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Experimenting is the word that best defines the daily life of a Data Scientist. To build a decent machine learning model for a given problem, a Data Scientist needs to train several models. This process includes tasks such as finding optimal hyperparameters to the model, cross-validate models using K-fold, and sometimes even train a model that has several outputs. All of those tasks mentioned before are time-consuming and nonetheless extremely important for the success of the model development. In this blog post, we’re going to show how PySpark Pandas UDF, a framework used to distribute python functions on Spark clusters, can be applied to enhance the Data Scientist’s daily productivity.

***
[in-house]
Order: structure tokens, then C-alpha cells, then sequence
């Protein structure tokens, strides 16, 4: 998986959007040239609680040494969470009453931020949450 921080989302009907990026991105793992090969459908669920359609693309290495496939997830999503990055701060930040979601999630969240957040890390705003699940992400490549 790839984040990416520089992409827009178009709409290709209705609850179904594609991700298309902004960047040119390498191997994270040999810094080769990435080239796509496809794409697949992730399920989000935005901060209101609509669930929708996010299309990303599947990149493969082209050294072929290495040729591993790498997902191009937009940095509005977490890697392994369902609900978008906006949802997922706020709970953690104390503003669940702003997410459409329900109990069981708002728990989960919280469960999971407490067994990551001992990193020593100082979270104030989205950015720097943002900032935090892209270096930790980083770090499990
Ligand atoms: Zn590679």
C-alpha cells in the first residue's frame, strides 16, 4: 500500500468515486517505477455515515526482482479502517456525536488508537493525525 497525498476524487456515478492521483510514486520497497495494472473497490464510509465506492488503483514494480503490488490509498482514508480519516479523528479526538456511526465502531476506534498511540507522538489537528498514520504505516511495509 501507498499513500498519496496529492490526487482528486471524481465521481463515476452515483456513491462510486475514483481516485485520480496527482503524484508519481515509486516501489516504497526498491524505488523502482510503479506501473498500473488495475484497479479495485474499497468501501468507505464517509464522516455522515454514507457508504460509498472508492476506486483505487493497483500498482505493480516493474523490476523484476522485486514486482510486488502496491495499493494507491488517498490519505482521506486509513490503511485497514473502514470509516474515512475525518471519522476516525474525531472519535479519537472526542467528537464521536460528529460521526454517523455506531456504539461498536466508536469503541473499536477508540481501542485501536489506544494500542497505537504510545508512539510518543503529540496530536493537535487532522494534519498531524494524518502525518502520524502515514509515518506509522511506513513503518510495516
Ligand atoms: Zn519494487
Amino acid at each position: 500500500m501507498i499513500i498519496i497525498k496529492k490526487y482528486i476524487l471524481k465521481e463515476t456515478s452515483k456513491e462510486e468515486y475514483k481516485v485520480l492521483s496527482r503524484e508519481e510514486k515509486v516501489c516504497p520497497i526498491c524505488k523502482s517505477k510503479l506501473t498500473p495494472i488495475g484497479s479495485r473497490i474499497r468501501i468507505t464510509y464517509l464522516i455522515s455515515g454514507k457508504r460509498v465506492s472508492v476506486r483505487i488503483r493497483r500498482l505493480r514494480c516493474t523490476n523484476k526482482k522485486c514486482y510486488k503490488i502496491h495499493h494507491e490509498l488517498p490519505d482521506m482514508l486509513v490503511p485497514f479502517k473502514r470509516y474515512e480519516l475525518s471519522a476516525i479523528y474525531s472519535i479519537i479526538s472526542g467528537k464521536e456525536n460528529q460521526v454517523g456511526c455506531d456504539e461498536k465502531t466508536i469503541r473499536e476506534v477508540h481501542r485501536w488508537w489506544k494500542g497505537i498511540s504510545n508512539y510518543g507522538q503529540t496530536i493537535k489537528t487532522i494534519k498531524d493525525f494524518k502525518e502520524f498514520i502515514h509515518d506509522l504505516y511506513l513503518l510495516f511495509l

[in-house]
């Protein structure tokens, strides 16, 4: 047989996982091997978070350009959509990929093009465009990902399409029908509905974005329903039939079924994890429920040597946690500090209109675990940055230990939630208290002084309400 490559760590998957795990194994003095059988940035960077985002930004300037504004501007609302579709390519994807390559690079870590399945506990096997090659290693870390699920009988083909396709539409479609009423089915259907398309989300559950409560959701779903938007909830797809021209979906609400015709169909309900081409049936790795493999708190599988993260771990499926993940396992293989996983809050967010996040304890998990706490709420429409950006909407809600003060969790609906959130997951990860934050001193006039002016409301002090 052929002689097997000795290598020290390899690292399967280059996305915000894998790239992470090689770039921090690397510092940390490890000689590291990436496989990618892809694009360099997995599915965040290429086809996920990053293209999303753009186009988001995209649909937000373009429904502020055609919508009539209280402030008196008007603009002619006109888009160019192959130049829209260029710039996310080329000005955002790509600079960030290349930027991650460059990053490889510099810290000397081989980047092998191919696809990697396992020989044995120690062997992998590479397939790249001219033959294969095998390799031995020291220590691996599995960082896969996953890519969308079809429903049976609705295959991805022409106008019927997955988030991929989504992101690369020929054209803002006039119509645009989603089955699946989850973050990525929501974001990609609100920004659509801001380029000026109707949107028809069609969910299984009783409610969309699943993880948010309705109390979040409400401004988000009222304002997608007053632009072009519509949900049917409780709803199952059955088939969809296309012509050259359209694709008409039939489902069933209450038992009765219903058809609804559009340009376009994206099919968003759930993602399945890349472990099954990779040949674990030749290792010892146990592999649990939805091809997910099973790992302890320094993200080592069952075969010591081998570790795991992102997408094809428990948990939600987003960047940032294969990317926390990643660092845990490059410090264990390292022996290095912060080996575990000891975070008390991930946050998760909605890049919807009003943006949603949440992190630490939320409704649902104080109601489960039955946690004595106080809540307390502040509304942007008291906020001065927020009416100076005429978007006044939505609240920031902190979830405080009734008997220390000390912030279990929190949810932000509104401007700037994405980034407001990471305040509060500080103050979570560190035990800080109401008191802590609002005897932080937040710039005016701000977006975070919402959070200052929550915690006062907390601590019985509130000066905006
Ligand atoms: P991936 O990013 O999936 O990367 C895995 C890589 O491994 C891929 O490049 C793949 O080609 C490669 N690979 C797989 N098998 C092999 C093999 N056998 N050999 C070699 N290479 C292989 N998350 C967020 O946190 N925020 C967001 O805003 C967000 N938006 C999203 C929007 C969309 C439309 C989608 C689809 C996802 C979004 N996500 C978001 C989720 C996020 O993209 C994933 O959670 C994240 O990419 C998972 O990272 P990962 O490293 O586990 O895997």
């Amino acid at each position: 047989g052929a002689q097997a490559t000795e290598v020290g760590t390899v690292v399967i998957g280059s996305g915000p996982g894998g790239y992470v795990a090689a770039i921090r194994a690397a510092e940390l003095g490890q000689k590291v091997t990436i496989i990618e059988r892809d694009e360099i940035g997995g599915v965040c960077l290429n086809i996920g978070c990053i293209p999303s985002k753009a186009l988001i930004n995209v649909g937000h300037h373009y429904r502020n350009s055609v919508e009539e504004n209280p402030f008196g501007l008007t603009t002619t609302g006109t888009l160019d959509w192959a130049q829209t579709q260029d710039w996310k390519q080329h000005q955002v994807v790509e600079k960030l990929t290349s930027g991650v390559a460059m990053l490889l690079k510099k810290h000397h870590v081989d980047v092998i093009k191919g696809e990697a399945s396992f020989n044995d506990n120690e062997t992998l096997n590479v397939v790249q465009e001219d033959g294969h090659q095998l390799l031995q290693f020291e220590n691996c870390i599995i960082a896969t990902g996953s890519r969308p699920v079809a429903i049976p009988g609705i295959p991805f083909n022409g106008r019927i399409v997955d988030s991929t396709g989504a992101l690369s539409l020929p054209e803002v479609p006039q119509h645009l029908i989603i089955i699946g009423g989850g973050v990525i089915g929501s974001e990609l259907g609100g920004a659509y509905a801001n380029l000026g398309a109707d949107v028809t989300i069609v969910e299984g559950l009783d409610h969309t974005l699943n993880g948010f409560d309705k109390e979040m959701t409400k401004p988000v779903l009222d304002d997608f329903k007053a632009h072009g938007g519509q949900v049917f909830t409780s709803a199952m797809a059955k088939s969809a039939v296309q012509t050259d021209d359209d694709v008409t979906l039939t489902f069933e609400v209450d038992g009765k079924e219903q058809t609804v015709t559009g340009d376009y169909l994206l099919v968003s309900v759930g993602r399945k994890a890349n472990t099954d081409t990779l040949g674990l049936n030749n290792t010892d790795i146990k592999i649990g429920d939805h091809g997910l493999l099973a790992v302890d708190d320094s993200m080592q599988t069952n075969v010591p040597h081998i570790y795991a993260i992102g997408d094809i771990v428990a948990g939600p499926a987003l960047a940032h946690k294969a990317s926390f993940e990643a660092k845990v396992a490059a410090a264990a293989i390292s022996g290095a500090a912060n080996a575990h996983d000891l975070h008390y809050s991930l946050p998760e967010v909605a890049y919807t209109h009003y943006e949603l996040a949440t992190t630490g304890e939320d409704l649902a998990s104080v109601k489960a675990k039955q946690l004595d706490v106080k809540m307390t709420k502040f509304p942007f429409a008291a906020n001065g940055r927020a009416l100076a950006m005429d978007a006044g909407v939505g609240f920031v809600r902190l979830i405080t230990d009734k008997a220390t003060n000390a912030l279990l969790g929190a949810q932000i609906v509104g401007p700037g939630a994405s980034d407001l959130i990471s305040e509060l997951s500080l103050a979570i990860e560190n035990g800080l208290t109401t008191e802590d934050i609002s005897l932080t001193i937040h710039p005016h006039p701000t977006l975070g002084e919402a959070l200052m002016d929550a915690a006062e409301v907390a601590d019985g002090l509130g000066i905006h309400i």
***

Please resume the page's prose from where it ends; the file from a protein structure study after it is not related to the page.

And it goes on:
How does PySpark implement Pandas UDF (User Defined Function)?

As the name suggests, PySpark Pandas UDF is a way to implement User-Defined Functions (UDFs) in PySpark using Pandas DataFrame. The definition given by the PySpark API documentation is the following:

“Pandas UDFs are user-defined functions that are executed by Spark using Arrow to transfer data and Pandas to work with the data, which allows vectorized operations. A Pandas UDF is defined using the pandas_udf as a decorator or to wrap the function, and no additional configuration is required. A Pandas UDF behaves as a regular PySpark function API in general.”

In this post, we are going to explore PandasUDFType.GROUPED_MAP, or in the latest versions of PySpark also known as pyspark.sql.GroupedData.applyInPandas. The main idea is straightforward, Pandas UDF grouped data allow operations in each group of the dataset. Since grouped operations in spark are computed across the nodes of the cluster, we can manipulate our dataset in a way that allows different models to be computed in different nodes. Yes, my dudes… never underestimate the power of a groupBy.

Setting Up

Before getting into the specifics of applying Pandas UDF, let’s set up the environment with some modules, global variables, and commonly used functions.